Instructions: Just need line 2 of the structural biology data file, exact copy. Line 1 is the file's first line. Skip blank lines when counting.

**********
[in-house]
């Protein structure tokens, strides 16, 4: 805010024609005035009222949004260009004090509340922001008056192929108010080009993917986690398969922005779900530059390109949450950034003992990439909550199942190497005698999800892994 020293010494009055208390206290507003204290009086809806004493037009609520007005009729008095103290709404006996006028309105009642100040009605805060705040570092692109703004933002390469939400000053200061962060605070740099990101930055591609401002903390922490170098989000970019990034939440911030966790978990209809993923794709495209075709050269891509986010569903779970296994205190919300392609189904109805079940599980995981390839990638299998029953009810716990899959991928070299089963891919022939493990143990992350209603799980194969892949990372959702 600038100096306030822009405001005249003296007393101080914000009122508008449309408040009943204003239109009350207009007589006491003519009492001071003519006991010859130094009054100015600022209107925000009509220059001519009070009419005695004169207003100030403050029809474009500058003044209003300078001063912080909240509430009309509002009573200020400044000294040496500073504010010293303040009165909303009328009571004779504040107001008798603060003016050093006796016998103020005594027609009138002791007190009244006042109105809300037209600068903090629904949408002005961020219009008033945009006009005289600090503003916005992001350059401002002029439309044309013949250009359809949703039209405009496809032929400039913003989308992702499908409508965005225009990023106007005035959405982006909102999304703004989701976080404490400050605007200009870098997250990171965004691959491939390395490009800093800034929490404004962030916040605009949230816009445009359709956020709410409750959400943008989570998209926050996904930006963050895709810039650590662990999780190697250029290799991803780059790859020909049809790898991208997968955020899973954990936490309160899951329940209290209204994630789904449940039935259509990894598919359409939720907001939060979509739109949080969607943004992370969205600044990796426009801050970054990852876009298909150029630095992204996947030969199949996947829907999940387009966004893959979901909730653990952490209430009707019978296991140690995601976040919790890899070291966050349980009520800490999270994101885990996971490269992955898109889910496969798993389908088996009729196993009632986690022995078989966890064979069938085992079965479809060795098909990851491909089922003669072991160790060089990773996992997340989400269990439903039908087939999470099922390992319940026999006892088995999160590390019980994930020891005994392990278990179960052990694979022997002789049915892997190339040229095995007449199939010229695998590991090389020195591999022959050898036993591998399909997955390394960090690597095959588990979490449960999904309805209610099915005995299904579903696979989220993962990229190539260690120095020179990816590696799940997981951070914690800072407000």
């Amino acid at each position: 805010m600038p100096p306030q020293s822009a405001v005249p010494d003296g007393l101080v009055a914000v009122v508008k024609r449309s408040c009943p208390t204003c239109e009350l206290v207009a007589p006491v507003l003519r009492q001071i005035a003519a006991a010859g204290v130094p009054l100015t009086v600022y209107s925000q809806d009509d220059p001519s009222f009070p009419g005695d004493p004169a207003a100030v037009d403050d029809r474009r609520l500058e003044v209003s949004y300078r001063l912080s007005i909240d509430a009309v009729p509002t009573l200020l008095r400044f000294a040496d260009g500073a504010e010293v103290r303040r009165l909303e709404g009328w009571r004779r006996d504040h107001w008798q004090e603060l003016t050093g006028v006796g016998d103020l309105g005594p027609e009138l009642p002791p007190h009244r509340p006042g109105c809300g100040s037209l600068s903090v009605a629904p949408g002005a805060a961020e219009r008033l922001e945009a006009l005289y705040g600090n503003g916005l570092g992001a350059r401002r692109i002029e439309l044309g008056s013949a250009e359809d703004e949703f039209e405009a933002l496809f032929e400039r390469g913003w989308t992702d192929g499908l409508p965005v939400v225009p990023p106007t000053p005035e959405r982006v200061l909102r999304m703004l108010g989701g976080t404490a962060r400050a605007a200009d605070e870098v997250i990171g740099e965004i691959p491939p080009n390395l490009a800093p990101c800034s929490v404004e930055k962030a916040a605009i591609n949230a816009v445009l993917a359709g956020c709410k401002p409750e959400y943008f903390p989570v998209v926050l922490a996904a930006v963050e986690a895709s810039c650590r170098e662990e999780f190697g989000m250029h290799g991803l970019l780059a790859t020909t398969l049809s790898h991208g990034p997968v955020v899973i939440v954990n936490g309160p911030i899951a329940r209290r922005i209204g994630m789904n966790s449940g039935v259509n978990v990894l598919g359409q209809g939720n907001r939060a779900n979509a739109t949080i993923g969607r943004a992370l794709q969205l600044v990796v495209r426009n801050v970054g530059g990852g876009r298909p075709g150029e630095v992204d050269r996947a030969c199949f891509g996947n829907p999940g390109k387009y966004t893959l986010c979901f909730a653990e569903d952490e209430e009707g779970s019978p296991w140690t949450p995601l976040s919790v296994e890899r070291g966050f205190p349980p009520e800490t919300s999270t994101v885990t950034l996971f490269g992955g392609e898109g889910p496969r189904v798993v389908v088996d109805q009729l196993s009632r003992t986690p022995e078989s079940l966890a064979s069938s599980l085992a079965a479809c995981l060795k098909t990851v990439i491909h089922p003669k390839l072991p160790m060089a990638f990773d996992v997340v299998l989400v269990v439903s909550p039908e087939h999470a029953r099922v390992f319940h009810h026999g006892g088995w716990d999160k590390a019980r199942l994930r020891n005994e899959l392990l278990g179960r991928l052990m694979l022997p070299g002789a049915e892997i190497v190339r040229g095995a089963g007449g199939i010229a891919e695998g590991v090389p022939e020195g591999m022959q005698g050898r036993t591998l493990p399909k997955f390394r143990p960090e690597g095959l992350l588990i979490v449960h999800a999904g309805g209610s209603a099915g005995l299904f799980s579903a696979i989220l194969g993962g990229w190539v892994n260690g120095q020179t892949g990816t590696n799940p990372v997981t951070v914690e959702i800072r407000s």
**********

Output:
């Protein structure tokens, strides 16, 4: 805010024609005035009222949004260009004090509340922001008056192929108010080009993917986690398969922005779900530059390109949450950034003992990439909550199942190497005698999800892994 020293010494009055208390206290507003204290009086809806004493037009609520007005009729008095103290709404006996006028309105009642100040009605805060705040570092692109703004933002390469939400000053200061962060605070740099990101930055591609401002903390922490170098989000970019990034939440911030966790978990209809993923794709495209075709050269891509986010569903779970296994205190919300392609189904109805079940599980995981390839990638299998029953009810716990899959991928070299089963891919022939493990143990992350209603799980194969892949990372959702 600038100096306030822009405001005249003296007393101080914000009122508008449309408040009943204003239109009350207009007589006491003519009492001071003519006991010859130094009054100015600022209107925000009509220059001519009070009419005695004169207003100030403050029809474009500058003044209003300078001063912080909240509430009309509002009573200020400044000294040496500073504010010293303040009165909303009328009571004779504040107001008798603060003016050093006796016998103020005594027609009138002791007190009244006042109105809300037209600068903090629904949408002005961020219009008033945009006009005289600090503003916005992001350059401002002029439309044309013949250009359809949703039209405009496809032929400039913003989308992702499908409508965005225009990023106007005035959405982006909102999304703004989701976080404490400050605007200009870098997250990171965004691959491939390395490009800093800034929490404004962030916040605009949230816009445009359709956020709410409750959400943008989570998209926050996904930006963050895709810039650590662990999780190697250029290799991803780059790859020909049809790898991208997968955020899973954990936490309160899951329940209290209204994630789904449940039935259509990894598919359409939720907001939060979509739109949080969607943004992370969205600044990796426009801050970054990852876009298909150029630095992204996947030969199949996947829907999940387009966004893959979901909730653990952490209430009707019978296991140690995601976040919790890899070291966050349980009520800490999270994101885990996971490269992955898109889910496969798993389908088996009729196993009632986690022995078989966890064979069938085992079965479809060795098909990851491909089922003669072991160790060089990773996992997340989400269990439903039908087939999470099922390992319940026999006892088995999160590390019980994930020891005994392990278990179960052990694979022997002789049915892997190339040229095995007449199939010229695998590991090389020195591999022959050898036993591998399909997955390394960090690597095959588990979490449960999904309805209610099915005995299904579903696979989220993962990229190539260690120095020179990816590696799940997981951070914690800072407000």